North East Wales

Flintshire and Wrexham councils disagree over merger

County Hall, Mold, Flintshire Image copyright (C) British Broadcasting Corporation
Image caption Flintshire council said it would back a merger with Wrexham if services could be protected

A north Wales council welcomes the possibility of a voluntary merger with its neighbour but it says it is unlikely to pursue a link-up.

Flintshire council has said it was in the public interest to discuss joining up with Wrexham in a bid to cut costs.

But Wrexham council has already issued a statement saying it was unlikely to pursue a possible merger.

Meanwhile, Conwy has voted to open talks with Denbighshire as Welsh authorities are urged to join forces.

It comes as new Public Services Minister Leighton Andrews says voluntary mergers would give "greater certainty" as the Williams Commission said the number of councils should be halved.

Flintshire council leader Aaron Shotton said: "The council was united in prioritising the protection of local services to the communities of Flintshire and was mindful that if services could be protected, and costs reduced through mergers of services between Flintshire and Wrexham, then it would be in the public interest to explore the benefits of a merger."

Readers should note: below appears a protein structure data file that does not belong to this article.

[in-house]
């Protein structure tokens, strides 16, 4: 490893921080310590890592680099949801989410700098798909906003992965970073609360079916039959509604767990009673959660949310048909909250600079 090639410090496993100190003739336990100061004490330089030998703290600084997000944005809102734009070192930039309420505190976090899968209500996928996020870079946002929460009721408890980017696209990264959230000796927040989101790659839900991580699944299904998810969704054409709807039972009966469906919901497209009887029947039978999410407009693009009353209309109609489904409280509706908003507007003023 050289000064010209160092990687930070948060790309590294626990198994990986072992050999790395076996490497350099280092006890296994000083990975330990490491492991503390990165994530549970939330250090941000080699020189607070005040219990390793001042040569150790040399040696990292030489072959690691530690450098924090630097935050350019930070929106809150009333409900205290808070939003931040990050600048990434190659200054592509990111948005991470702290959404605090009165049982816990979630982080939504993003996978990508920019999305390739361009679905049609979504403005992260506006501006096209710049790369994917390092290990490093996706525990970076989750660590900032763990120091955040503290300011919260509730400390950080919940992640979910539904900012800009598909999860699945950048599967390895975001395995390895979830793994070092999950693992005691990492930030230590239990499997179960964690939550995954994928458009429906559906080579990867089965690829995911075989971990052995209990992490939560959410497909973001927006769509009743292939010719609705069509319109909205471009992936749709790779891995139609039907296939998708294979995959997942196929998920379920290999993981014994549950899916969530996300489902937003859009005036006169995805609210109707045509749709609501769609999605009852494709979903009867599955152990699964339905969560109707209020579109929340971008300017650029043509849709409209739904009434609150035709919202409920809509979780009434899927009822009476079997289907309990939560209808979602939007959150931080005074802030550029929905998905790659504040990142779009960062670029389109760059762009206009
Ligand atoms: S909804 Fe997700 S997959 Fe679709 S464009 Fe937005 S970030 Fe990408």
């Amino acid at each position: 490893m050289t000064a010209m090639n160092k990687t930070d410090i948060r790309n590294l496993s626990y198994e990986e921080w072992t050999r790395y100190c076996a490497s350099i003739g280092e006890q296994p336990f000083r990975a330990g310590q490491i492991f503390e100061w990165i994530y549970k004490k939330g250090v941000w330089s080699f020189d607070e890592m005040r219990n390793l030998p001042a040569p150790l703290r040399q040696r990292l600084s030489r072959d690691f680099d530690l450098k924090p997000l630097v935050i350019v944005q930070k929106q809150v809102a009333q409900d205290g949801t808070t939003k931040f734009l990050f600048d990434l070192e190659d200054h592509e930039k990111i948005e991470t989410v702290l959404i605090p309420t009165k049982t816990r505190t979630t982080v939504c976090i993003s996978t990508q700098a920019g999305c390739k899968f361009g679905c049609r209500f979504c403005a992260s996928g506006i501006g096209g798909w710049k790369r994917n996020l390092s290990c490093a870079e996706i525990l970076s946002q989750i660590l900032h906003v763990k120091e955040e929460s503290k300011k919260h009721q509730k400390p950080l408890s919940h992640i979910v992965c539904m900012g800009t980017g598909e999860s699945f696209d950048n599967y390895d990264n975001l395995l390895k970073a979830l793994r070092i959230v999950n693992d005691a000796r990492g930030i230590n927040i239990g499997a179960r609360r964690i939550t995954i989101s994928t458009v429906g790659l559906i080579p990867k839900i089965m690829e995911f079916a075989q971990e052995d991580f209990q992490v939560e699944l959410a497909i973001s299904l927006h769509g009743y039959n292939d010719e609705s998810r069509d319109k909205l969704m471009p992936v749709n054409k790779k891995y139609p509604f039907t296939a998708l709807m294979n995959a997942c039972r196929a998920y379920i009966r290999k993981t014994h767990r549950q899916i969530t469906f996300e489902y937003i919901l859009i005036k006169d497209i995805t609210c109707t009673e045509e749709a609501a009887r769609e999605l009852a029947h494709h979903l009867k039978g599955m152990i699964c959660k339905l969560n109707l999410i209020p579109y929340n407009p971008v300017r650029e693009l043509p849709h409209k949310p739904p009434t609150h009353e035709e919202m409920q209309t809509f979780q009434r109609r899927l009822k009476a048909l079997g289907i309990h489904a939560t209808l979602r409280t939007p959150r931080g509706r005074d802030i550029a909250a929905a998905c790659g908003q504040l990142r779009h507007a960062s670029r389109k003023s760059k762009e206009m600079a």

'Stand alone'

But he added the Welsh government needed to give more explanation over the costs and benefits of the merger before it went ahead.

However, last week, Wrexham council issued a statement saying that following a consultation with councillors, it did not want to merge with Flintshire.

Wrexham council leader Neil Rogers said: "Members agreed unanimously that the county of Wrexham should remain in its current form as it is large enough to stand alone."

In north Wales, Conwy council has voted to begin talks with Denbighshire council over a merger.

Councillors at a special meeting said it was "an amber light" in the process after Denbighshire councillors made the same move last week.

The Welsh Local Government Association has claimed mergers could cost up £200m.

Mr Andrews has said voluntarily merged councils could be up and running from 2018.

More on this story

Related Internet links

The BBC is not responsible for the content of external Internet sites